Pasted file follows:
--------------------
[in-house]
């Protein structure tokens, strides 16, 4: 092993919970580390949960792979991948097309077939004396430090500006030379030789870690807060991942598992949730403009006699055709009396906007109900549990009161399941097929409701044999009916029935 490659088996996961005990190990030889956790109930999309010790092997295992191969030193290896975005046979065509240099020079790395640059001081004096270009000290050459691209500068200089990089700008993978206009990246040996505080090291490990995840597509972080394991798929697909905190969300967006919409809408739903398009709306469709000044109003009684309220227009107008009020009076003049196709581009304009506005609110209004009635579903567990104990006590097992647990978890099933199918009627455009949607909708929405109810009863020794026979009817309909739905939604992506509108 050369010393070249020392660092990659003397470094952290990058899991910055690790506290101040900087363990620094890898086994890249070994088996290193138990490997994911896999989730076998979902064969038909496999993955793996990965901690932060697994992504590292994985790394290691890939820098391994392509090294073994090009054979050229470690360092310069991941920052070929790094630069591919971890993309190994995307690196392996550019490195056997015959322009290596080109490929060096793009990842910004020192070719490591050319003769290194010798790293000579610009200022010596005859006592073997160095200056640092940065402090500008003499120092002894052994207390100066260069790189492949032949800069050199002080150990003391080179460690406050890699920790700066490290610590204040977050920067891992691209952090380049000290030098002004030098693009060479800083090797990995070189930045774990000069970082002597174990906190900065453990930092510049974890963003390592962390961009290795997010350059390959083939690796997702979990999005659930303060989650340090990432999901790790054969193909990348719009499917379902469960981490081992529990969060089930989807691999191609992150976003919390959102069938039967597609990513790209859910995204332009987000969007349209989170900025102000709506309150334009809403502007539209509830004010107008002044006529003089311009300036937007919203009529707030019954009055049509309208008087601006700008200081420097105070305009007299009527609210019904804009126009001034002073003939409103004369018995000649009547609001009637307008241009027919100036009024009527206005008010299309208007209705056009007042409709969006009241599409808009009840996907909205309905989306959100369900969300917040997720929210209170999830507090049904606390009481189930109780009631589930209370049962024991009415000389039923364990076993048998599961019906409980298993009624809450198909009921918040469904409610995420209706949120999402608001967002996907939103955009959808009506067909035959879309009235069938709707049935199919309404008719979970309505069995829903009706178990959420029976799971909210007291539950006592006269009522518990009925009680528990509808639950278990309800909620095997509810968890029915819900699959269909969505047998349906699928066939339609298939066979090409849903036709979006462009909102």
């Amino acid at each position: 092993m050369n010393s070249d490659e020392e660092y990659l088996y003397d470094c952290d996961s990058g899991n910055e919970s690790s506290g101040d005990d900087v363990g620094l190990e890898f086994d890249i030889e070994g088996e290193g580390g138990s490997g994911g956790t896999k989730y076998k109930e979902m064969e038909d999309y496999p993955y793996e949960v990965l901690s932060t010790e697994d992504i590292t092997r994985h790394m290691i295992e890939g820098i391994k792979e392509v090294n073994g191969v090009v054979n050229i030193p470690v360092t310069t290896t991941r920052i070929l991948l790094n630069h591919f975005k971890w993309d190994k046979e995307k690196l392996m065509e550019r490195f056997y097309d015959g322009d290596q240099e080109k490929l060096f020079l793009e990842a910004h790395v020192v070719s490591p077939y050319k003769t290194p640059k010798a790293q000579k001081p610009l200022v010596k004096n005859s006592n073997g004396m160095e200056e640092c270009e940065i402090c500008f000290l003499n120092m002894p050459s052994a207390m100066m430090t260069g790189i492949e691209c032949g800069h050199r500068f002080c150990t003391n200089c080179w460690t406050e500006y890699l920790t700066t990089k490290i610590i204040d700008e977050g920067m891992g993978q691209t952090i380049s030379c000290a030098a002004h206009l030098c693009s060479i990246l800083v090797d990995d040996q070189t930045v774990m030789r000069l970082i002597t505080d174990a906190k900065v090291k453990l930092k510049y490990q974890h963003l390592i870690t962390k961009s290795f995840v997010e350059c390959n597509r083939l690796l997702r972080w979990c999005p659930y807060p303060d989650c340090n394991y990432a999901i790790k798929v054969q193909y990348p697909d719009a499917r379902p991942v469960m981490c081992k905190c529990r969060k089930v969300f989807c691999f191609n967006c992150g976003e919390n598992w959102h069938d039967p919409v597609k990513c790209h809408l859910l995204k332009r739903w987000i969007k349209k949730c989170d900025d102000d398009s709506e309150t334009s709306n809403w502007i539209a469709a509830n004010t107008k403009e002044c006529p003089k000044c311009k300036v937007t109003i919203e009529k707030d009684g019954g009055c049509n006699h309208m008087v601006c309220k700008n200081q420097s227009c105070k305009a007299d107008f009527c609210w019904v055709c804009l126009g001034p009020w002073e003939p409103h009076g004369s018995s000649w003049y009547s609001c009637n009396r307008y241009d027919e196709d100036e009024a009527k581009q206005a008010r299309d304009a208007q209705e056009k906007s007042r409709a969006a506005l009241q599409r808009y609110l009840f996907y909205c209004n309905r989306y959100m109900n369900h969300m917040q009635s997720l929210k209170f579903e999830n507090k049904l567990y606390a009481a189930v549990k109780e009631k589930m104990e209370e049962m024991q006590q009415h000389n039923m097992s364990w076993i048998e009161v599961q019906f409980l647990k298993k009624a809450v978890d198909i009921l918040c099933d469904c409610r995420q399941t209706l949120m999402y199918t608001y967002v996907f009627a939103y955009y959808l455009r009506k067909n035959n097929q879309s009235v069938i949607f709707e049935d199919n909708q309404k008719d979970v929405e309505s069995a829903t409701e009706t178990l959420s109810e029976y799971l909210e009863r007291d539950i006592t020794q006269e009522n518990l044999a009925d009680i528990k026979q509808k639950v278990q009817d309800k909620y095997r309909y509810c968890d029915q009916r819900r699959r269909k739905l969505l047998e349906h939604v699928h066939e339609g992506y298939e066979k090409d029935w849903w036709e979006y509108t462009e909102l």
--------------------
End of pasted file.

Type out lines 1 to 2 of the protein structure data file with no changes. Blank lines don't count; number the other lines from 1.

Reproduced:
[in-house]
């Protein structure tokens, strides 16, 4: 092993919970580390949960792979991948097309077939004396430090500006030379030789870690807060991942598992949730403009006699055709009396906007109900549990009161399941097929409701044999009916029935 490659088996996961005990190990030889956790109930999309010790092997295992191969030193290896975005046979065509240099020079790395640059001081004096270009000290050459691209500068200089990089700008993978206009990246040996505080090291490990995840597509972080394991798929697909905190969300967006919409809408739903398009709306469709000044109003009684309220227009107008009020009076003049196709581009304009506005609110209004009635579903567990104990006590097992647990978890099933199918009627455009949607909708929405109810009863020794026979009817309909739905939604992506509108 050369010393070249020392660092990659003397470094952290990058899991910055690790506290101040900087363990620094890898086994890249070994088996290193138990490997994911896999989730076998979902064969038909496999993955793996990965901690932060697994992504590292994985790394290691890939820098391994392509090294073994090009054979050229470690360092310069991941920052070929790094630069591919971890993309190994995307690196392996550019490195056997015959322009290596080109490929060096793009990842910004020192070719490591050319003769290194010798790293000579610009200022010596005859006592073997160095200056640092940065402090500008003499120092002894052994207390100066260069790189492949032949800069050199002080150990003391080179460690406050890699920790700066490290610590204040977050920067891992691209952090380049000290030098002004030098693009060479800083090797990995070189930045774990000069970082002597174990906190900065453990930092510049974890963003390592962390961009290795997010350059390959083939690796997702979990999005659930303060989650340090990432999901790790054969193909990348719009499917379902469960981490081992529990969060089930989807691999191609992150976003919390959102069938039967597609990513790209859910995204332009987000969007349209989170900025102000709506309150334009809403502007539209509830004010107008002044006529003089311009300036937007919203009529707030019954009055049509309208008087601006700008200081420097105070305009007299009527609210019904804009126009001034002073003939409103004369018995000649009547609001009637307008241009027919100036009024009527206005008010299309208007209705056009007042409709969006009241599409808009009840996907909205309905989306959100369900969300917040997720929210209170999830507090049904606390009481189930109780009631589930209370049962024991009415000389039923364990076993048998599961019906409980298993009624809450198909009921918040469904409610995420209706949120999402608001967002996907939103955009959808009506067909035959879309009235069938709707049935199919309404008719979970309505069995829903009706178990959420029976799971909210007291539950006592006269009522518990009925009680528990509808639950278990309800909620095997509810968890029915819900699959269909969505047998349906699928066939339609298939066979090409849903036709979006462009909102």